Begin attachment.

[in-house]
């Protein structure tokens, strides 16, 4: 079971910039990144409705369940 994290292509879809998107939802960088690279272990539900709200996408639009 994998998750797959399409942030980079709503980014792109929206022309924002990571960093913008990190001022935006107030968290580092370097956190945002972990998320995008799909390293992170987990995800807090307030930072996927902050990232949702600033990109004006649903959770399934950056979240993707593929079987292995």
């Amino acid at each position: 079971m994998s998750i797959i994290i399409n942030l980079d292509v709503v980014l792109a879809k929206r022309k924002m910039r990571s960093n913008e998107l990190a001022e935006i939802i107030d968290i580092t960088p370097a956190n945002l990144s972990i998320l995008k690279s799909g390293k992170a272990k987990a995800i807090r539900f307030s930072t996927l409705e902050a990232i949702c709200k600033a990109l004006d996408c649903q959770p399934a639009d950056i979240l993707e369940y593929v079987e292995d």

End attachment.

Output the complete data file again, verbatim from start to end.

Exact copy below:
[in-house]
């Protein structure tokens, strides 16, 4: 079971910039990144409705369940 994290292509879809998107939802960088690279272990539900709200996408639009 994998998750797959399409942030980079709503980014792109929206022309924002990571960093913008990190001022935006107030968290580092370097956190945002972990998320995008799909390293992170987990995800807090307030930072996927902050990232949702600033990109004006649903959770399934950056979240993707593929079987292995």
């Amino acid at each position: 079971m994998s998750i797959i994290i399409n942030l980079d292509v709503v980014l792109a879809k929206r022309k924002m910039r990571s960093n913008e998107l990190a001022e935006i939802i107030d968290i580092t960088p370097a956190n945002l990144s972990i998320l995008k690279s799909g390293k992170a272990k987990a995800i807090r539900f307030s930072t996927l409705e902050a990232i949702c709200k600033a990109l004006d996408c649903q959770p399934a639009d950056i979240l993707e369940y593929v079987e292995d």